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A sound generator is an object that makes sounds. These sounds may be produced in a nearly infinite number of ways, ranging from a foot stomping on the floor to a fire engine siren. Regardless of the origin of the sound, it is always the same thing — vibrations in the air that make a pattern recognizable by aural senses. While the ways to make sound are nearly limitless, practically all sound-generating objects fall within two main categories: single-tone and multi-tone. Each of these processes makes a full and complete sound pattern, but in different ways.
Sound may seem like many different things since a kitten mewing and a lawnmower cutting grass seem so different — but it isn’t. Sound is simply vibrations moving through the air from the sound generator, such as a lawnmower, to an aural receptor, such as the human ear. These vibrations actually disrupt the air itself, which generally means that, if there is no air, then there is also no sound.
When a sound generator functions, the way it disrupts the air determines what it sounds like. Large, violent disruptions become large and violent sounds. As the generator operates, it creates a wave of energy that causes the disruption. As the wave moves further from the object, it flattens out until it no longer has the energy to disrupt the air. This causes diminishing volume and slower repetition over distance, which is why a siren gets disproportionally louder, higher-pitched, and faster the closer that a person is to the source.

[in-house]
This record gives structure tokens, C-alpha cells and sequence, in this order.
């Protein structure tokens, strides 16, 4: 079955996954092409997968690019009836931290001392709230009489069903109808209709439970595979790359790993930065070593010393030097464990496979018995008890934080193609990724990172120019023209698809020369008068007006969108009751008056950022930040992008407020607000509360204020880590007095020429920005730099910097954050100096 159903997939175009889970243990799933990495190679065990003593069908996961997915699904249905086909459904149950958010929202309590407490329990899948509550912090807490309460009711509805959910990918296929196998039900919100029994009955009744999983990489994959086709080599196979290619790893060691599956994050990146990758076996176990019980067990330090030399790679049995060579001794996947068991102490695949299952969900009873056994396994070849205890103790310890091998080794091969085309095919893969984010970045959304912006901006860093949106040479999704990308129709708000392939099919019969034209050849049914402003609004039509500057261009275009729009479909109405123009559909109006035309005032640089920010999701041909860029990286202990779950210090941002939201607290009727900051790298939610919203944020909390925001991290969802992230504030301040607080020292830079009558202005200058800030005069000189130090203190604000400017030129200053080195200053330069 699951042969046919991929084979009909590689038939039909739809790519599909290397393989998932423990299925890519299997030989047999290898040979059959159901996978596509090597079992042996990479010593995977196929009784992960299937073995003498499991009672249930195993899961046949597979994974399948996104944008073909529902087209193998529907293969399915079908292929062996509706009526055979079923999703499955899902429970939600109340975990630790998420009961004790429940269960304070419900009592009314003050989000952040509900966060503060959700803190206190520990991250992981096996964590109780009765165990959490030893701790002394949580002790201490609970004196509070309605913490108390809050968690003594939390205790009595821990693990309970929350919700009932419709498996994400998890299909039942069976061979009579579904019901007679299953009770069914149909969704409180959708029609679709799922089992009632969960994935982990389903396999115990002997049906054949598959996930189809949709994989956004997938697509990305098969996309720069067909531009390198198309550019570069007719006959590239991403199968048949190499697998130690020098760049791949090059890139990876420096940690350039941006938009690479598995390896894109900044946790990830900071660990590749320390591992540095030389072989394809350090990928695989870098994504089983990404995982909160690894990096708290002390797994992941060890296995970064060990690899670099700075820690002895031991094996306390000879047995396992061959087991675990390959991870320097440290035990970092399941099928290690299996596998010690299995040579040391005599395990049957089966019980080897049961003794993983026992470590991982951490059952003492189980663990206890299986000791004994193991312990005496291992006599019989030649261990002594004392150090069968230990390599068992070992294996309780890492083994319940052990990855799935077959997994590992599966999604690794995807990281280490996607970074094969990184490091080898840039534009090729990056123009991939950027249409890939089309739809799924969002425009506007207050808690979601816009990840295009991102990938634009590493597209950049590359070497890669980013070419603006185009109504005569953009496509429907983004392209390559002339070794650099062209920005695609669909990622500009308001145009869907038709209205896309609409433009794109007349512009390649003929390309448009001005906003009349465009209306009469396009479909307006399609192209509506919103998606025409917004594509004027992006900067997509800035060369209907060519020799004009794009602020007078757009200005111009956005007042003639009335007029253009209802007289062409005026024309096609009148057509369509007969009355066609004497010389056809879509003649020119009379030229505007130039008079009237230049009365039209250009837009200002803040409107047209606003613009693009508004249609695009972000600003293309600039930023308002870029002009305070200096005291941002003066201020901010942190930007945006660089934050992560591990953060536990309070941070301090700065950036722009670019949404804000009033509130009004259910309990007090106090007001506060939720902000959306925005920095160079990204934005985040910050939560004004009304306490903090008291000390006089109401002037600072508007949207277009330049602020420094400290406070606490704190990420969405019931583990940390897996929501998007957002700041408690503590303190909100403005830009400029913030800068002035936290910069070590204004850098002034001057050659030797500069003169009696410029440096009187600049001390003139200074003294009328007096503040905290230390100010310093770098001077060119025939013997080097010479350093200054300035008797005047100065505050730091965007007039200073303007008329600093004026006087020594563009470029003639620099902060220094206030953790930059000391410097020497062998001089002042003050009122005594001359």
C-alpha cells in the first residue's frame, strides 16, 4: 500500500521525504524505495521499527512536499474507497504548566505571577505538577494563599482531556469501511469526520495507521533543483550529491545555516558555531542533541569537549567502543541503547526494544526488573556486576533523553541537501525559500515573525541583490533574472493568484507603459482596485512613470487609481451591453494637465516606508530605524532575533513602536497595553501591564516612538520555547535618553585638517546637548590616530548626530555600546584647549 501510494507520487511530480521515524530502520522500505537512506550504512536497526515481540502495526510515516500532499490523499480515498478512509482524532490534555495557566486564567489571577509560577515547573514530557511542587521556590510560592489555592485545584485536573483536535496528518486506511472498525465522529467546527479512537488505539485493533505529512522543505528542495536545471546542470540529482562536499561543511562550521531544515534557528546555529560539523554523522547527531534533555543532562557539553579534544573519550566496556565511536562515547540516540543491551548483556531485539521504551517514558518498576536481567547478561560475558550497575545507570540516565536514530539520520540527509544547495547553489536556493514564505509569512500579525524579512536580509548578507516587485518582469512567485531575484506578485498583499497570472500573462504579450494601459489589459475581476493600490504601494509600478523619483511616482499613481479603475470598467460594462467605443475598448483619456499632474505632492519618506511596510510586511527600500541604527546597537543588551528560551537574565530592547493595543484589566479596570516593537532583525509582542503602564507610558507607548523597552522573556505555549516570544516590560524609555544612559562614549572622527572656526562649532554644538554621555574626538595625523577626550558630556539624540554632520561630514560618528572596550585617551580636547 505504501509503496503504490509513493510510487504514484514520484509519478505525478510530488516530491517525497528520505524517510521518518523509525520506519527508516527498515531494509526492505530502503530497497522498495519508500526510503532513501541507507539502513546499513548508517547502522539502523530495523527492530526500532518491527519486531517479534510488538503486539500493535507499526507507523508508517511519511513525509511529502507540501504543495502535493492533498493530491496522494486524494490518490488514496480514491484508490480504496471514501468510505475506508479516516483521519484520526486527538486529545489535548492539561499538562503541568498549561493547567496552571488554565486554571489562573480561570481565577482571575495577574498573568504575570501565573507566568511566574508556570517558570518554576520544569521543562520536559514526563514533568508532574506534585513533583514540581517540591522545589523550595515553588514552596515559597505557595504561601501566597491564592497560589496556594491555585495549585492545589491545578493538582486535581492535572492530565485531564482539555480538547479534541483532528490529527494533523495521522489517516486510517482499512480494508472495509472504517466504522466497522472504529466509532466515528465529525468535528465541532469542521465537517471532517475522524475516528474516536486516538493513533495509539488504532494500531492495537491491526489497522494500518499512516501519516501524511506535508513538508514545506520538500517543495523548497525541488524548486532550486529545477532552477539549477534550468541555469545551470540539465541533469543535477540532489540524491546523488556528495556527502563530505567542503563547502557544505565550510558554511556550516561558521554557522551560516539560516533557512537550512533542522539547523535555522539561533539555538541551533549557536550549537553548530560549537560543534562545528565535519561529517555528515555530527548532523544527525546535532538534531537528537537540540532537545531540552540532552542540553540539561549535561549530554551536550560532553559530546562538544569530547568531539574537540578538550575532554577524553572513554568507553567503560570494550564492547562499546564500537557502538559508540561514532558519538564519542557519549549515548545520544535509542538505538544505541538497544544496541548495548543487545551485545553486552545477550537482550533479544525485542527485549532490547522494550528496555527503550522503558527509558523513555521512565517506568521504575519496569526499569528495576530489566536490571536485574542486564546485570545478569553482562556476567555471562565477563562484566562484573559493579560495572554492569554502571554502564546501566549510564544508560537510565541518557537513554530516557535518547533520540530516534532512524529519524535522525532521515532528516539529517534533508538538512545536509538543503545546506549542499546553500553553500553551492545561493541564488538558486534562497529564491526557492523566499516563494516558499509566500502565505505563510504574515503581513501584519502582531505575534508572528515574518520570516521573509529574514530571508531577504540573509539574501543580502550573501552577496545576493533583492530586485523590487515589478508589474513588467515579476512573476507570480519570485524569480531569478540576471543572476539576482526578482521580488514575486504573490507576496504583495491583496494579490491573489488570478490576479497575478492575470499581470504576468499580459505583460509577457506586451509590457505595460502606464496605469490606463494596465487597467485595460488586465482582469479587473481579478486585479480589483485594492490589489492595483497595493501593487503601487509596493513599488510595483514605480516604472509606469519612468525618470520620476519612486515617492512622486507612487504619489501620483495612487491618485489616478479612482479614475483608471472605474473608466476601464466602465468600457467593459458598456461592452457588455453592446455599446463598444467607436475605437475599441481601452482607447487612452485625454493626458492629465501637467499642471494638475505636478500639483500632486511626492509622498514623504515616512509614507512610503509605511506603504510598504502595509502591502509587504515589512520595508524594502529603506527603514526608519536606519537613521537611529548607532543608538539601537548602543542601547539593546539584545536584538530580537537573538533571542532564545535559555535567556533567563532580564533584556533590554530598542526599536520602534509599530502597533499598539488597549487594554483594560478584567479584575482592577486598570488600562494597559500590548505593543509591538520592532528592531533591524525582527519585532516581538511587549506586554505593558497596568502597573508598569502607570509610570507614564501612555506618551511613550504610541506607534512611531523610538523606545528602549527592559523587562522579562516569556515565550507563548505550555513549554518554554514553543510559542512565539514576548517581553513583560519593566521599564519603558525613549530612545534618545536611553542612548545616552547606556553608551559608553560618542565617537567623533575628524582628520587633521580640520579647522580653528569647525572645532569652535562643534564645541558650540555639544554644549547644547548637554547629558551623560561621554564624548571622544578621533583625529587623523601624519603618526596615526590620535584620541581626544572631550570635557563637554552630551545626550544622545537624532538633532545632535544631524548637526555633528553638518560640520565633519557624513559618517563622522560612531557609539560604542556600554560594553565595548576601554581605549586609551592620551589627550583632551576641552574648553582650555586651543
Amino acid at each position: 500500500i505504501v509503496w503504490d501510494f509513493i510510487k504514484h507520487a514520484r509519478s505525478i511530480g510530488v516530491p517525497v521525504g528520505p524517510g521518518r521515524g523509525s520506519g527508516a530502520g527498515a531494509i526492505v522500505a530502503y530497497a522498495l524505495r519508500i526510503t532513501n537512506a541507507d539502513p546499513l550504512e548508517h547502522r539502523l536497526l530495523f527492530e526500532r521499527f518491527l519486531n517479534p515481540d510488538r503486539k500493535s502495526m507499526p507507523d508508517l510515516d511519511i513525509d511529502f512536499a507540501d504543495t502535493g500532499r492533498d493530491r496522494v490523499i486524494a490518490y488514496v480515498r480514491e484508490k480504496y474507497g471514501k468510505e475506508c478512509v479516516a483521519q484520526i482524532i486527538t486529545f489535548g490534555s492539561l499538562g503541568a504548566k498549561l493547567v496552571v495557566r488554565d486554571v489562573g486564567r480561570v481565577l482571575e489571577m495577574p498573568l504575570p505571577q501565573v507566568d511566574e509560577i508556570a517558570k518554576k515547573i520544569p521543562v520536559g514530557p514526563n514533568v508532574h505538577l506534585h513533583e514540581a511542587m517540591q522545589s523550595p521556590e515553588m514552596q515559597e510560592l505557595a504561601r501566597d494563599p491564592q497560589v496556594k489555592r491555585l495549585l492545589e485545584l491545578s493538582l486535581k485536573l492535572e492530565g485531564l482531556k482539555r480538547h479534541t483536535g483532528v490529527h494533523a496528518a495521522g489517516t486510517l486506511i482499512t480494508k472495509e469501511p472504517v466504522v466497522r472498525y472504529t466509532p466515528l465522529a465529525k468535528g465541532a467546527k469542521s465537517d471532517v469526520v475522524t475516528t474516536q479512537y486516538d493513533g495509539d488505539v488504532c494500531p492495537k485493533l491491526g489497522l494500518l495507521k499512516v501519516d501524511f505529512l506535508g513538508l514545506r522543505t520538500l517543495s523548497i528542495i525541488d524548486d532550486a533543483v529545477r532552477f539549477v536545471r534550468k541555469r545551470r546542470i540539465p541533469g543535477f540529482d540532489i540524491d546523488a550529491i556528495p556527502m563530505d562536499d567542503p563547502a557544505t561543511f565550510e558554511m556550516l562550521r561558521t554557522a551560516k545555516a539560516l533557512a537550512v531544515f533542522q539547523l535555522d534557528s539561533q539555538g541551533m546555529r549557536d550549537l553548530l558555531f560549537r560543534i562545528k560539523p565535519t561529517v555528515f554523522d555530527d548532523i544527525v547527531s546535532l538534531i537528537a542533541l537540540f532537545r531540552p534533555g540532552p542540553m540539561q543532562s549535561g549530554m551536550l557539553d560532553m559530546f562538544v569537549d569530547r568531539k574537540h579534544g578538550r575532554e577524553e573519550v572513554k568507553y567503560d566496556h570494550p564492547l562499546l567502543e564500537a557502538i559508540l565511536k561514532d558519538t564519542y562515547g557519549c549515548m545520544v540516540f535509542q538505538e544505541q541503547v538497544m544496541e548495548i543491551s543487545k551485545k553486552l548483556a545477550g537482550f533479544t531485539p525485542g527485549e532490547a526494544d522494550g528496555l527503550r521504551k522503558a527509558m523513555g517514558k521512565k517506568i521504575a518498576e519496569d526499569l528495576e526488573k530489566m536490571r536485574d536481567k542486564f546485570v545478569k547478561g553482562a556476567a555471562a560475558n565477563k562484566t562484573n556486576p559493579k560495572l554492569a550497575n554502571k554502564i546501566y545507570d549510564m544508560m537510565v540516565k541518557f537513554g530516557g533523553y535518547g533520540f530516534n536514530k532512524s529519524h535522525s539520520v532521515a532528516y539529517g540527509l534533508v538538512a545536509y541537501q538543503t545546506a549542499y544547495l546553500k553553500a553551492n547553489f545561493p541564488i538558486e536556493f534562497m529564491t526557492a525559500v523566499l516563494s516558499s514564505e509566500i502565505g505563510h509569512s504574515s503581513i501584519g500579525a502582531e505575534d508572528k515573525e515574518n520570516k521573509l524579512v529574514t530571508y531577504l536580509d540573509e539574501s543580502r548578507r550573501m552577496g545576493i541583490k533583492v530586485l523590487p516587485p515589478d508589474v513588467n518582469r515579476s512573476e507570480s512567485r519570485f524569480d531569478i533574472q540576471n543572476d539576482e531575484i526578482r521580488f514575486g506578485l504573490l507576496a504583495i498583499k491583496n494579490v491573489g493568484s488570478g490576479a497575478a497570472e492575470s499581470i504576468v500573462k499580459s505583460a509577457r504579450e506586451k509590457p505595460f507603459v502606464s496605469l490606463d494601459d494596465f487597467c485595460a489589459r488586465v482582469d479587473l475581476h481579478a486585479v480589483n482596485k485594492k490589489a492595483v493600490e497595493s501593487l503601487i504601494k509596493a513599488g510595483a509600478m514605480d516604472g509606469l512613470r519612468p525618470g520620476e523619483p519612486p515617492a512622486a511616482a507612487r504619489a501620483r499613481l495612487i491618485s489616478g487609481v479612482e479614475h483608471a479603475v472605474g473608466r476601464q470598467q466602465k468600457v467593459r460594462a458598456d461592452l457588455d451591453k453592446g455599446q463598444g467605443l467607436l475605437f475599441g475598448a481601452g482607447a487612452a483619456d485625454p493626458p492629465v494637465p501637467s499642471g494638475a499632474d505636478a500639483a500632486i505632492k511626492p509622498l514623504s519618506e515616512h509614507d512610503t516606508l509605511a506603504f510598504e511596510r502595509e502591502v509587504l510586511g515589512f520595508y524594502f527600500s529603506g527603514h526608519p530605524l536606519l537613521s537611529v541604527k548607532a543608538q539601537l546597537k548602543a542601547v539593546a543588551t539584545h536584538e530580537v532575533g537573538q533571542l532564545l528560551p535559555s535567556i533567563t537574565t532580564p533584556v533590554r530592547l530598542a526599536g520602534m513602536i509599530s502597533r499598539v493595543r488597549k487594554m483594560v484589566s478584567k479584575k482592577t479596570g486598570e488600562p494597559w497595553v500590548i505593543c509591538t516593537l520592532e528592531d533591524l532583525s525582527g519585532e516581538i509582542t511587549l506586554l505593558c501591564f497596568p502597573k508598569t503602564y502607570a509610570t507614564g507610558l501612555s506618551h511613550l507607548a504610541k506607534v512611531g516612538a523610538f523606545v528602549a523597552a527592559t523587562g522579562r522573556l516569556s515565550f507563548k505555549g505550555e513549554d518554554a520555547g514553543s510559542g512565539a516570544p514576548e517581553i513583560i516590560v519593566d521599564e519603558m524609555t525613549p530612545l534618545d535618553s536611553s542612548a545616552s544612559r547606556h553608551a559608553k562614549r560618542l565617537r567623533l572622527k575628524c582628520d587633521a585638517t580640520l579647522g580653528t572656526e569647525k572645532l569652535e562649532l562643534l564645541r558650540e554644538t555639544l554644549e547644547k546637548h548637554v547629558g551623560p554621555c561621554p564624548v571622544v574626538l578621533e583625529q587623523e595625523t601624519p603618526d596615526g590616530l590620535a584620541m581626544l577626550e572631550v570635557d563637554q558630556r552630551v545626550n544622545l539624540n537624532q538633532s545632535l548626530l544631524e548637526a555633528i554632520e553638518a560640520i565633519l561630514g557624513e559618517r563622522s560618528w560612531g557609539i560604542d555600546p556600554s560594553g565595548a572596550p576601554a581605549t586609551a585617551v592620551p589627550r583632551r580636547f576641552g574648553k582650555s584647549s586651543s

There are two basic forms of sound generator: a single-tone generator and a multi-tone generator. A single-tone generator works through a fixed interaction between two objects. When one object interacts with another, a sound is made, and that sound is the only possible sound available for that interaction. A good example of this type of generator is a xylophone bar; a strike on the bar results in one note that does not vary at creation. As the wave moves through the air, there may be some variation, but that is independent of the sound generator.
A multi-tone generator can actually vary as it is being produced. In this case, when the sound is made, one or more parts of the generator are mutable. This allows tonal variation in the sound and can result in a warbling effect that single-tone generators cannot produce. A common example of this is a trumpet; a user can alter airflow quantity and speed by changing the shape of his or her lips while playing a continuous note.
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